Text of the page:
I love people who care deeply about community.
Last night was a special and well-deserved evening for an incredible community leader. Cedar Sinai Park, and in many ways the entire Jewish community, celebrated the retirement of David Fuks. Unfortunately, I am currently in Vancouver, BC and was unable to attend. I did, however, send a note that I believe was read at the festivities that I wanted to share (abbreviated version) with all of you.
David Fuks has been my professional mentor and role model since I moved to Portland in September 2010. I fondly recall meeting him during my interview process and appreciated his thoughtful questions. Moreover, once I started, I remember our first lunch together at McCormick’s where he said to me, “Federation is so important to our community and I want to be one of your new best friends.” David, I will never forget your collegiality, true partnership, and wise insights!
Underlying everything David does is one important word – community. There is no person more community-minded and focused than David. When he walked the halls of Robison Home or Rose Schnitzer Manor, he did not only see those residents. He saw their children and grandchildren. He understood that our connections in Jewish life go much further than the individual – these relationships create community.
I do recognize David did not do this all alone. He always had an incredible professional team working with him at Cedar Sinai Park along with fantastic and committed lay leadership. But above all, there is his family – DeAnn and his two sons.
Your years and years of service to this Jewish community, both as a volunteer and professional leader, will have an impact on generations to come. You have given so much to this community and everyone has been blessed by your efforts. Thank you for being the mensch you are! You are one of the few people who have such passion and compassion for the Jewish people.
David, your professional leadership, vision, kindness, and community-nature will surely be missed. I know you are remaining in Portland and willing to helping our community at any time. In addition, I would be remiss if I did not wish Sandra Simon, the new CEO at Cedar Sinai Park, only great success in the years ahead.
On a different note, last year the Jewish Federation provided a start-up three-year grant of $30,000 to help launch a Hillel at Oregon State University. Under the professional leadership of Andy Gitelson and his team at Oregon Hillel, the program has quickly gotten off the ground. I am delighted to share the following letter we received from the OSU Hillel President:
One year ago, as I walked around Oregon State University’s Beaver Community Fair, I desperately searched for a club or organization I could call home—specifically a place for Jewish students to get together, since that was something I was familiar with. There was no table set up for such group. At the end of the fair I hadn't found any clubs that really grabbed my interests and felt I would never find my niche. However I did my research and found out that Hillel existed and was rebuilding and I jumped in wholeheartedly.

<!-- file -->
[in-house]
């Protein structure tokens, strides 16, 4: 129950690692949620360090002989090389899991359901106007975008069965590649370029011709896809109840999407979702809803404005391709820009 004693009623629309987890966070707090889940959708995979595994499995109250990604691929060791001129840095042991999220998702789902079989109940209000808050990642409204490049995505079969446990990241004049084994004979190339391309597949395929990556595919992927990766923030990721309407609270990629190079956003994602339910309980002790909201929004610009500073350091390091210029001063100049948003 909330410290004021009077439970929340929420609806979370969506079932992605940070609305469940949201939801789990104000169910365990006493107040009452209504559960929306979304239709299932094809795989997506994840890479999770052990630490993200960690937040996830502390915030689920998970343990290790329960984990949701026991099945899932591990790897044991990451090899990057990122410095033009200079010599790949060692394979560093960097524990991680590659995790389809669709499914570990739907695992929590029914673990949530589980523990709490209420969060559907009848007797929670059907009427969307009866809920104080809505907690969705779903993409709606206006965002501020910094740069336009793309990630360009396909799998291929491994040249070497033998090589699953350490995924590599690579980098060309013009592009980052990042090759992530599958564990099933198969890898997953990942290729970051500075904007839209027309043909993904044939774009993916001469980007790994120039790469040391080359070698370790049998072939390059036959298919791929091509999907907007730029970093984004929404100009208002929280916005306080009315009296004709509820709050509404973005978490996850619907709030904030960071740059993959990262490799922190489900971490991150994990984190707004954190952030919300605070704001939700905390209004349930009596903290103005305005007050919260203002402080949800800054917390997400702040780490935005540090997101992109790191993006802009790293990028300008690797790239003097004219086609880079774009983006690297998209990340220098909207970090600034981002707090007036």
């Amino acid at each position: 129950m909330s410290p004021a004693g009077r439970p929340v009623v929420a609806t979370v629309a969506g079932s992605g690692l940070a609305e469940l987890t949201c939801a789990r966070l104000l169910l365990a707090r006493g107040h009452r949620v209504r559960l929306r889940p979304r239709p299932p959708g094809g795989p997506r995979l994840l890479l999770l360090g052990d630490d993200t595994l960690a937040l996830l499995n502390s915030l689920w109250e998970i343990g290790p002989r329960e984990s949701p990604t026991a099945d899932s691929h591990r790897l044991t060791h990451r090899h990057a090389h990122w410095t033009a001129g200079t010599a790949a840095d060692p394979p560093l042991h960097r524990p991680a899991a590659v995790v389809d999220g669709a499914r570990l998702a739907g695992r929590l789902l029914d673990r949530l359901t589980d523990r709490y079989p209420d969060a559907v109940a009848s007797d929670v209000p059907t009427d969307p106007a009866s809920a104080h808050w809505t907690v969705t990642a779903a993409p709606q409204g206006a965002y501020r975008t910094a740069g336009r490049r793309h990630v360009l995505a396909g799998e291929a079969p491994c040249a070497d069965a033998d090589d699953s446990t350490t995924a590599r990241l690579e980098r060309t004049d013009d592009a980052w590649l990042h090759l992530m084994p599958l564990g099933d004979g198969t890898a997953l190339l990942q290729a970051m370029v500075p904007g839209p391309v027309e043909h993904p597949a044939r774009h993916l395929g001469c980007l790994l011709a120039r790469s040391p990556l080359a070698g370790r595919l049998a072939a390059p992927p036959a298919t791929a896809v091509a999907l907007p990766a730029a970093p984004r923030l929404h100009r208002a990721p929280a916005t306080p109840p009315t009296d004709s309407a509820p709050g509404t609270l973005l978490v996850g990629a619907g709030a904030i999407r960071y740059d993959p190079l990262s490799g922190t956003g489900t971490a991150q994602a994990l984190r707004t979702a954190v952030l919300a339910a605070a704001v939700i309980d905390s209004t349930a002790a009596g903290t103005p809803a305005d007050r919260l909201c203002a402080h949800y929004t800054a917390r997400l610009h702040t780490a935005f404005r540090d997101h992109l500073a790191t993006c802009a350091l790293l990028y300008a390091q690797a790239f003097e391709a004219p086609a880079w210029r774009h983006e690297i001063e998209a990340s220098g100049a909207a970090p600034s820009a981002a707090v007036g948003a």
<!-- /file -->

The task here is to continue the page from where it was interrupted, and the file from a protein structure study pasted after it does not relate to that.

A year later, I found myself once again at the welcoming Beaver Community Fair, but this time I was standing there with Hillel. I loved meeting all the new people and inviting them to our events later that week. By far the highlight of that day was when a faculty member came up to the table and in shock said, "I've been here for three years! Where have you guys been all this time?" He could not be happier to see a Jewish student organization making a name for itself on the quad. From carpooling down to Eugene to celebrate Yom Kippur services to a hysterical bagel brunch in a gorgeous room on campus that I had no clue existed before, to our own personal portable sukkah on the quad (and enjoying “pizza in the hut,” our welcome week has been full of opportunities for us to learn, laugh, and grow together as a Jewish community on campus.
I cannot thank the people who made this all possible enough, from the student volunteers who helped build (and move!) the sukkah and Tim Stover of the Westminster House, to the Jewish Federation of Greater Portland for supplying the funds to make this all possible. I can't forget the Oregon Hillel Foundation staff—Amanda Weiss, Andy Gitelson, and Becca Marx—for realizing how important it was for Oregon State Jewish students to have a home away from home. And most of all, a huge thank you and welcome to all of the students who have joined us thus far this year.
In the last school year, we engaged over fifty students at Oregon State University and created a goal to double that number this year through events and one-on-one interactions. Amazingly, we’ve already engaged over fifty students in our first week! So our goal has increased: we plan to engage 150 students by June 2016. I have loved meeting everyone so far and cannot wait to meet so many more Jewish students looking for a Jewish home away from home on campus!
Success is based on two things – leadership and relationships. Quality leaders must be passionate and committed. And, quality relationships must be built over time. David and Leah are models for each and the reason Cedar Sinai Park and Hillel at OSU will continue to see only great success into the future.
Unlike last week’s heartbreaking news in Roseburg and Israel, I would much prefer sharing these positive stories. As we look to the past and future, be proud of the tremendous "community people" in Jewish Portland!
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